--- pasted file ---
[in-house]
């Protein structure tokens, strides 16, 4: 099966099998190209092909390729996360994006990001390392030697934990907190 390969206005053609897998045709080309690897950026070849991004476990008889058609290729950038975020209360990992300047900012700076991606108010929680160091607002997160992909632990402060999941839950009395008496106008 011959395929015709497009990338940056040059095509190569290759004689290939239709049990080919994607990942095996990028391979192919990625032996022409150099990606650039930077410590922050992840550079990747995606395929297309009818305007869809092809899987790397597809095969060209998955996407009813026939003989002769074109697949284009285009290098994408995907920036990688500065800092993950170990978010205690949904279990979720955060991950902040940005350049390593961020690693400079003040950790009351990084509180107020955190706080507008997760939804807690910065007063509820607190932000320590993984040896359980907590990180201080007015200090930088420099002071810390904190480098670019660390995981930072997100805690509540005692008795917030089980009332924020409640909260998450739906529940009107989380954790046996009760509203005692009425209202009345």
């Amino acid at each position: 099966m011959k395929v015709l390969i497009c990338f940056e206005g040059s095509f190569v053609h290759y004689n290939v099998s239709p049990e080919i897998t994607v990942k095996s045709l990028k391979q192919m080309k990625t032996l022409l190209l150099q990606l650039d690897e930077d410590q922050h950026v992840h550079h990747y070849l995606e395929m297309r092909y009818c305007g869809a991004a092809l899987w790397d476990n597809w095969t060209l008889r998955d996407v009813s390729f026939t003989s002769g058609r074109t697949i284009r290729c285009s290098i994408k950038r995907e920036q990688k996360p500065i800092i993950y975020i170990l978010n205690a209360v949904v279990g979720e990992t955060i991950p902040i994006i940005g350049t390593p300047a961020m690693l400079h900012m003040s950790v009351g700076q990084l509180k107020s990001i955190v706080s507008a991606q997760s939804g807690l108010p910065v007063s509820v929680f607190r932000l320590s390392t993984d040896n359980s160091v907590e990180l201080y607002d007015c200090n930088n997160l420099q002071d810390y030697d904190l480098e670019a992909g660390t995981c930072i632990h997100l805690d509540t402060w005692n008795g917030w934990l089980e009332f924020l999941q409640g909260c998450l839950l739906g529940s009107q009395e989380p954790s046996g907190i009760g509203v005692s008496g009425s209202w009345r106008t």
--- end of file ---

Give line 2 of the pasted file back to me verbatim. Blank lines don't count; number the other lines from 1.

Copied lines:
């Protein structure tokens, strides 16, 4: 099966099998190209092909390729996360994006990001390392030697934990907190 390969206005053609897998045709080309690897950026070849991004476990008889058609290729950038975020209360990992300047900012700076991606108010929680160091607002997160992909632990402060999941839950009395008496106008 011959395929015709497009990338940056040059095509190569290759004689290939239709049990080919994607990942095996990028391979192919990625032996022409150099990606650039930077410590922050992840550079990747995606395929297309009818305007869809092809899987790397597809095969060209998955996407009813026939003989002769074109697949284009285009290098994408995907920036990688500065800092993950170990978010205690949904279990979720955060991950902040940005350049390593961020690693400079003040950790009351990084509180107020955190706080507008997760939804807690910065007063509820607190932000320590993984040896359980907590990180201080007015200090930088420099002071810390904190480098670019660390995981930072997100805690509540005692008795917030089980009332924020409640909260998450739906529940009107989380954790046996009760509203005692009425209202009345």